It’s likely I’ll be writing more about all of this in the coming weeks and months, but I want to follow up on my post from Monday concerning Jeff Meyers, Peter Leithart, Revoice, Federal Vision, etc.
A few hours after my article posted, Peter had a short post up on Theopolis addressing some of the problems with the Celibate Gay Christian movement. Jonathan Barlow followed up with an article the following day that addressed Greg Johnson’s speech from the floor of General Assembly that was quite good. As I said when I shared Barlow’s article, I don’t know if my article had anything to do with the timing of the articles, and I do have a few quibbles here and there, but I’m very grateful for these articles. They go a long way in answering some of my concerns. That said, I still don’t understand why Peter Leithart has not clearly explained and/or retracted his endorsement of Wesley Hill’s book Spiritual Friendship: Finding Love in the Church as a Celibate Gay Christian. Why not address this directly and explicitly? I’m still confused why he endorsed the book in the first place (especially given what Peter wrote on the Theopolis blog this last week), and if I’m Wesley Hill, now I’m really confused too.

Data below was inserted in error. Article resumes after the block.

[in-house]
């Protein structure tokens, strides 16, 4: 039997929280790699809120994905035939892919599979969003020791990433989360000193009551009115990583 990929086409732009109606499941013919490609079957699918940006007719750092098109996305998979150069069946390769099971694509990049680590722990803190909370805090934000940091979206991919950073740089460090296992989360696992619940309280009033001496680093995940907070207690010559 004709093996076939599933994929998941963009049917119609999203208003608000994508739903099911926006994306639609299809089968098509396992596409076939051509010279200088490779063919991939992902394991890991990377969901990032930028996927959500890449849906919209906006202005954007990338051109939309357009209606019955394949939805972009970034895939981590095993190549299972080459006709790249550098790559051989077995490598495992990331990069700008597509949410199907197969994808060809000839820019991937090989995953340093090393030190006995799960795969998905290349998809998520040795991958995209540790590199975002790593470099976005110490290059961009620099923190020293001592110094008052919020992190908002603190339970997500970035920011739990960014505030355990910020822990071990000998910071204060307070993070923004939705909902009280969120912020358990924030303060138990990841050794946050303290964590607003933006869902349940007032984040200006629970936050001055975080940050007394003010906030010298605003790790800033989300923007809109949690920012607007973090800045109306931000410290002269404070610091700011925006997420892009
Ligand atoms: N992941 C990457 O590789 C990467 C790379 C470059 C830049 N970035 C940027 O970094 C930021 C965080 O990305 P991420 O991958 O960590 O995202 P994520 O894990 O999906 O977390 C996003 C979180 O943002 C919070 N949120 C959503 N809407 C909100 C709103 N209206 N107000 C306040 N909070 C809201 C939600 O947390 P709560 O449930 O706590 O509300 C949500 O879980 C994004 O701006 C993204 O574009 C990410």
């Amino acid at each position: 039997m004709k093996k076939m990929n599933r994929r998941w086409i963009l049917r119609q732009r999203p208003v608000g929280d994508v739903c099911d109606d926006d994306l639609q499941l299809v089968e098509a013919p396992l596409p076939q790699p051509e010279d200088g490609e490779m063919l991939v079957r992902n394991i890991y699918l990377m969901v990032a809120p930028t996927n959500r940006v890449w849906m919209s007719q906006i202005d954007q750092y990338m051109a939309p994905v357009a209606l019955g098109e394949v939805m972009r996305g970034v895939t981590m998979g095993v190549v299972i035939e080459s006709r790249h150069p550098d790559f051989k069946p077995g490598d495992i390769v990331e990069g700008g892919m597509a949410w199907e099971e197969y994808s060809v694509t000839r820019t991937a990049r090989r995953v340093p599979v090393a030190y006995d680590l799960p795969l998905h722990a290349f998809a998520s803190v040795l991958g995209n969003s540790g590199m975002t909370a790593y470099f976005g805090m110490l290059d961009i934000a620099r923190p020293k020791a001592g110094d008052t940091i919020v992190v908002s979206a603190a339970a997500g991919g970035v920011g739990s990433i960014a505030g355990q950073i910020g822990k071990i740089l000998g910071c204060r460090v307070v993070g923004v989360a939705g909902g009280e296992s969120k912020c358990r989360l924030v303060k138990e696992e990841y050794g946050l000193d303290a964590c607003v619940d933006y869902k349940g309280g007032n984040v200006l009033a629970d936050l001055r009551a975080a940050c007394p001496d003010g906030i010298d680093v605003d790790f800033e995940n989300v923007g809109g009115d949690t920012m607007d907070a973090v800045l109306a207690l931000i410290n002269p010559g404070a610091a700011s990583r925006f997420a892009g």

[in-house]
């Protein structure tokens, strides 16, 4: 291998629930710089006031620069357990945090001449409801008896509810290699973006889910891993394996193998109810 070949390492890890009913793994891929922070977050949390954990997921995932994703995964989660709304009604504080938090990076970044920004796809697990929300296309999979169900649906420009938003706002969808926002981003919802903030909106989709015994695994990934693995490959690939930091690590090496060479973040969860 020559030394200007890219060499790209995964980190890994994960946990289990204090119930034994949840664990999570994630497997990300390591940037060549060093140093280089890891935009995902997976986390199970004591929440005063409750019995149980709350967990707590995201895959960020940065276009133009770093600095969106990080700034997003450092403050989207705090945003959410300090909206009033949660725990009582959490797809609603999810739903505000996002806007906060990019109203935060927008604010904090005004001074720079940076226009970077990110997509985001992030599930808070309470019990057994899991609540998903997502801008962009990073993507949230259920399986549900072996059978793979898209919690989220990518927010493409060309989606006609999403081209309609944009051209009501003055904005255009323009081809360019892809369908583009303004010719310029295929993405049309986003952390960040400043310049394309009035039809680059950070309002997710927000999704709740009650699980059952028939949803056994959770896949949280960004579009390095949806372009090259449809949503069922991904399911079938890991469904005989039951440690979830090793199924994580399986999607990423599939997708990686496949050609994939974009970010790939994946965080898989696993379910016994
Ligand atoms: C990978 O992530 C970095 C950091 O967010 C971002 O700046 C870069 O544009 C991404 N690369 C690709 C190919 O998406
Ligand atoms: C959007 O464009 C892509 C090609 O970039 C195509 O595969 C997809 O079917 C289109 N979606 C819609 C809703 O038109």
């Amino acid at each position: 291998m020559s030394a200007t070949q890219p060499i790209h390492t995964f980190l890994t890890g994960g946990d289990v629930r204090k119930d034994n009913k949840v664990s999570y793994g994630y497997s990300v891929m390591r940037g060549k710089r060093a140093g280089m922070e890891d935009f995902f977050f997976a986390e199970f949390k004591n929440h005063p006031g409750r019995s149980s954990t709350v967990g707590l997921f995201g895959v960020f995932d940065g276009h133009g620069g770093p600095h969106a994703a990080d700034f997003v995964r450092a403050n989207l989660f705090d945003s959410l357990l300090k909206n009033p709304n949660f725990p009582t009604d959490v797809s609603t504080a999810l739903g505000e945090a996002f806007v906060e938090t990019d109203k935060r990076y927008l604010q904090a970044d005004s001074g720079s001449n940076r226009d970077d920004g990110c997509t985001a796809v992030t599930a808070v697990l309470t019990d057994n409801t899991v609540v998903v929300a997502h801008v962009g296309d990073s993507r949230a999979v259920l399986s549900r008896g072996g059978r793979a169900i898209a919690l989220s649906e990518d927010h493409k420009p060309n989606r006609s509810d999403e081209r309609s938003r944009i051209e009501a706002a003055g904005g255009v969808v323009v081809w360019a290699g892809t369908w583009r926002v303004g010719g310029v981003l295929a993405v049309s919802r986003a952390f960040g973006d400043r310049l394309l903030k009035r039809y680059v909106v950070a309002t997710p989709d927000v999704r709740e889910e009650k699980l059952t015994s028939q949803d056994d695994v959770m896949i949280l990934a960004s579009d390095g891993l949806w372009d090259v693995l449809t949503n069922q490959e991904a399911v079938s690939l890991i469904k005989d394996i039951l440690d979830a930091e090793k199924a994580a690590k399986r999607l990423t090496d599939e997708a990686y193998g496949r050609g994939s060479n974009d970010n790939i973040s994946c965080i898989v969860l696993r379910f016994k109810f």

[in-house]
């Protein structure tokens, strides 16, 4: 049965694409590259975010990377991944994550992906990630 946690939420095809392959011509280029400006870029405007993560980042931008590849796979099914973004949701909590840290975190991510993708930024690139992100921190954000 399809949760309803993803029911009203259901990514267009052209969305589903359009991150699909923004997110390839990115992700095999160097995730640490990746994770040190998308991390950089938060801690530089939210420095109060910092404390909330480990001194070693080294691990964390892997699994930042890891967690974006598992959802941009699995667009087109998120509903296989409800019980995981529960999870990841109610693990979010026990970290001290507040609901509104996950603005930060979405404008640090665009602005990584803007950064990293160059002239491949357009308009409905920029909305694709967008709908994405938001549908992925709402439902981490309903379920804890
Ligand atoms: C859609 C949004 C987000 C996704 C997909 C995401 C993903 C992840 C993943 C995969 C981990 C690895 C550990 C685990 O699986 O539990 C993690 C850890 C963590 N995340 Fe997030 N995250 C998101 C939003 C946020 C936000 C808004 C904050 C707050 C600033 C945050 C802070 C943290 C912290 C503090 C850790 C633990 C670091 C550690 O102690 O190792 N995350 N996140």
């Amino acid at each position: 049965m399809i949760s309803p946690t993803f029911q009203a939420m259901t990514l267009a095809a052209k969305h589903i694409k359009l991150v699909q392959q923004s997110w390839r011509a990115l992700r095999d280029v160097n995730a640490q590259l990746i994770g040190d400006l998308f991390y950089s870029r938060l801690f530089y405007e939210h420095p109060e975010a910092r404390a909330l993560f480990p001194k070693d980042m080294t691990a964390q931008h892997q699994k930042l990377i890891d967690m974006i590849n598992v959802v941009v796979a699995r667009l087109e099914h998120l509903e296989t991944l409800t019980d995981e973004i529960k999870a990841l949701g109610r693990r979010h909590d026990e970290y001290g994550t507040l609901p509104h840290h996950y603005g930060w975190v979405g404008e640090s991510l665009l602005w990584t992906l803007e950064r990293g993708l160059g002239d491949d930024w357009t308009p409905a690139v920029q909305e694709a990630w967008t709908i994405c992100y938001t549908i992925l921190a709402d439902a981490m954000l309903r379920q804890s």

But the questions surrounding Jeff Meyer’s appointment of the Missouri Presbytery Study Committee on the Revoice stuff are also still outstanding. Jeff has stated that he was merely seeking a “balanced” committee, but there are two problems with this. The first is that biblical balance is not the same thing as worldly balance. It is of course the requirement of God’s word that judges exercise impartiality and a plurality of judges is a safeguard to that biblical requirement. But the Bible does not teach that impartiality and equity is achieved by representative partisans. That’s the way of identity politics, which is central to Marxism and critical theory. According to identity politics, in order to have a balanced board, you make sure to have equal representation from various constituents (e.g. women, Asians, blacks, whites, etc.), assuming that these external, material identifiers predispose them to certain loyalties or convictions. But that isn’t the way of biblical justice at all. “You shall not show partiality in judgment; you shall hear the small as well as the great; you shall not be afraid in any man’s presence, for the judgment is God’s” (Deut. 1:17). The Bible requires that justice be blind — not ignorant, but impartial. When the Hellenistic widows were being overlooked in the daily distribution, the apostles did not say that an equal number of Jewish and Hellenistic deacons ought to be appointed to make sure the deacon board was “balanced” as they looked into the needs of the widows. No, they called for seven men of good reputation, full of the Holy Spirit, and wisdom (Acts 6:3).